San Jose, California, Mayor Sam Liccardo on Wednesday announced that the city has hired a new chief innovation officer to head the city’s innovation efforts.
The new innovation chief is Clay Garner, who has been with the city since 2019 and was previously a deputy chief innovation officer. He replaces former Chief Innovation Officer Jordan Sun, who said he’s departing to pursue an “exciting opportunity” in the private sector. As a deputy chief innovation officer, Garner co-founded the city’s data equity program and launched a cryptocurrency-powered broadband expansion pilot. He also worked with AT&T to deliver nearly 16,000 Wi-Fi hotspots to residents during the COVID-19 pandemic.
Garner told StateScoop that his plan as the new leader of San Jose’s innovation office is to take advantage of the city’s proximity to Silicon Valley technology firms to solve pressing issues, such as expanding broadband access and improving accessibility for digital services.
“Amidst this prosperity, we have neighborhoods, communities without access to these opportunities,” Garner said. ““How do we move from accessibility being an afterthought to something that you just audit a product with, to becoming part of the design and the process of really building and involving community?”
In his new role, Garner said he’s charged with helping San Jose meet its goal of connecting 300,000 residents to the internet by the end of 2022, a goal announced by Liccardo in October 2020. Garner also said he plans on modernizing the city’s public safety technology.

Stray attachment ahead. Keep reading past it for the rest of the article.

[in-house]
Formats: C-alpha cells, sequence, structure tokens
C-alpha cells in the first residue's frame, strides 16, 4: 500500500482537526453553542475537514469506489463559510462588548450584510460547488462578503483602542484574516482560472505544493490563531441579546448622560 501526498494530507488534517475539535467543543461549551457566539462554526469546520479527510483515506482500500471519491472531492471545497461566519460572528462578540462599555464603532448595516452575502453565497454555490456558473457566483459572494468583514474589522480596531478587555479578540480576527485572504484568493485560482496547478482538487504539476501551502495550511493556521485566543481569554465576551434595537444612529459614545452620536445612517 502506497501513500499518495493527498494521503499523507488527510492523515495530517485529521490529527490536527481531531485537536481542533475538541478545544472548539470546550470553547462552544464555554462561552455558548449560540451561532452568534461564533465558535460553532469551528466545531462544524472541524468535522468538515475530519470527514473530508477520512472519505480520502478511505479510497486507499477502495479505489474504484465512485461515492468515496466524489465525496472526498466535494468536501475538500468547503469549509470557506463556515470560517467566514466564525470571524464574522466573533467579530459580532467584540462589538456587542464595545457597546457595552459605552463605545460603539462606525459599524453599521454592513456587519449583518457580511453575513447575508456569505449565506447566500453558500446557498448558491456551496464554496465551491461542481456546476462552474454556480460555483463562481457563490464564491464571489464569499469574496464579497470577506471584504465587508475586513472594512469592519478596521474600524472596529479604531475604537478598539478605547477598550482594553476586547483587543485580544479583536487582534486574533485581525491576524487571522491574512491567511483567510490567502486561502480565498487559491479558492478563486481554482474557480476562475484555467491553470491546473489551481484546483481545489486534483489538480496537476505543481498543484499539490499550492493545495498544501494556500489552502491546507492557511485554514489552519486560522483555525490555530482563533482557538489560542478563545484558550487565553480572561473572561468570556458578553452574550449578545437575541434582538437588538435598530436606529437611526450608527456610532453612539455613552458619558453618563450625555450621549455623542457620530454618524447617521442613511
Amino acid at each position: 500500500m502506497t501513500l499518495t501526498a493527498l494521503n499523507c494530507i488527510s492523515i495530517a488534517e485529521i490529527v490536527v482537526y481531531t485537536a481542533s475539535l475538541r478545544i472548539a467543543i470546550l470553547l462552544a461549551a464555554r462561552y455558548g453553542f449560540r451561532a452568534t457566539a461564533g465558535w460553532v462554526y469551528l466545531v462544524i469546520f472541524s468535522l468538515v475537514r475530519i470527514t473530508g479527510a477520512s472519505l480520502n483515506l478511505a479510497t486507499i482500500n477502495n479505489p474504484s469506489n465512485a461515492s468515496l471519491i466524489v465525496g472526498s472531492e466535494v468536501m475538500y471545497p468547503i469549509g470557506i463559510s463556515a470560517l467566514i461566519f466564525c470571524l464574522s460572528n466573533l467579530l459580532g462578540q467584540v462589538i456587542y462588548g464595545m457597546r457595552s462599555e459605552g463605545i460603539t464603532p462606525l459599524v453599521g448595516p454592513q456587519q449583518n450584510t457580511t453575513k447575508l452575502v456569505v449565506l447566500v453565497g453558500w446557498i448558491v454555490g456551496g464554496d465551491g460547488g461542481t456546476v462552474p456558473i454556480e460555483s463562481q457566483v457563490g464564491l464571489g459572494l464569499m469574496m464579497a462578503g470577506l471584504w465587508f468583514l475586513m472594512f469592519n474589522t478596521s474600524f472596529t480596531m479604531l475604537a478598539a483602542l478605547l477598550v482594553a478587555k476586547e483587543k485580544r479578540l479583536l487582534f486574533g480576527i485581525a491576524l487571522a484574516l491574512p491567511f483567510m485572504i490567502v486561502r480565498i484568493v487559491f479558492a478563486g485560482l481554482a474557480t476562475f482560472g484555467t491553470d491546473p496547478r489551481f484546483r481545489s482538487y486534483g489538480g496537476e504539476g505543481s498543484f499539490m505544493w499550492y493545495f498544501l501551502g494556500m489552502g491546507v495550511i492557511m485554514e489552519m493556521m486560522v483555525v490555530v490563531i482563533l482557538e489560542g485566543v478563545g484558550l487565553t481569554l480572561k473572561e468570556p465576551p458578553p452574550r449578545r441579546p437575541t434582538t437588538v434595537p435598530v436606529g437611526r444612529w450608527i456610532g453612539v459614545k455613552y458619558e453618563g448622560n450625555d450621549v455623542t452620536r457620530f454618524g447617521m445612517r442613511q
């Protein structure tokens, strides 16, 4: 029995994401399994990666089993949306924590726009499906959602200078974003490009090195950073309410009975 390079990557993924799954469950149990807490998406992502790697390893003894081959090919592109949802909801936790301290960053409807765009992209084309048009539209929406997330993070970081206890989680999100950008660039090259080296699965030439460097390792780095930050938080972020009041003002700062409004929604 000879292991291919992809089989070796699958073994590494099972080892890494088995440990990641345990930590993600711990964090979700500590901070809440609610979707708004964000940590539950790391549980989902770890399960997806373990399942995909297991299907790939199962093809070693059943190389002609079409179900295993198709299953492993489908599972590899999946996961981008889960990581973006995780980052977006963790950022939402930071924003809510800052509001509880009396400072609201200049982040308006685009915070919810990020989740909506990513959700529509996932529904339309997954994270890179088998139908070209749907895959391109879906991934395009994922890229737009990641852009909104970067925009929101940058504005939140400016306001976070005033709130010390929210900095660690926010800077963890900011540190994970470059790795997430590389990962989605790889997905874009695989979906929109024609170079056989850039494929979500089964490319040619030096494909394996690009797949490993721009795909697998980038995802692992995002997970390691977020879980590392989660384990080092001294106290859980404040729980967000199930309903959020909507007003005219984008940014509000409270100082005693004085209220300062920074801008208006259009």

“There’s a really big opportunity for tech to improve the capacity of our emergency response,” Garner said. “With things like next-gen 911, and at the same time, we want to make sure that whatever we’re doing with public safety, we’re building our privacy transparency muscle, so the tech doesn’t negatively impact our most vulnerable communities.”
Garner, who said he is fluent in Spanish and Mandarin Chinese, as well as speaking conversational Indonesian, now heads innovation in one of the U.S.’s most diverse cities, where 57% of residents speak a language other than English in their home. Being nearly quadrilingual, Garner said, helps him empathize with residents that might struggle to use some of the city’s services that are written in English.
“I think that builds a baseline of empathy for so many of our residents who struggle to use services which are predominantly in English, and to understand, beyond just language itself, what are the platforms that different communities and different languages need and use. How can you meet people, basically, where they are?”
Meeting people from other cultures has been a lifelong pursuit for Garner, who went viral in China as a high school student in the United States for covering popular Chinese pop songs in an attempt to improve his Mandarin skills. Going by the nickname Gaoshan, or tall mountain in Mandarin (which is ironic, given Garner only stands 5 feet, 7 inches tall), Garner’s covers gained millions of views on Chinese social media platforms like Sina Weibo and Youku. His popularity enabled him to perform live on Chinese and Taiwanese television, and at least one media outlet called him the “Chinese Justin Beiber.”
Garner hasn’t released music in several years, though he said he still writes songs, and the viral videos of his musical performances are still online. Outside of expanding his worldview, though, Garner said he credits his musical career with granting him an artistic perspective that’s often missing from government programming.
“That’s often missing from the equation when you think about planning, policy or programs — how do you actually facilitate that extra level of life?” Garner said.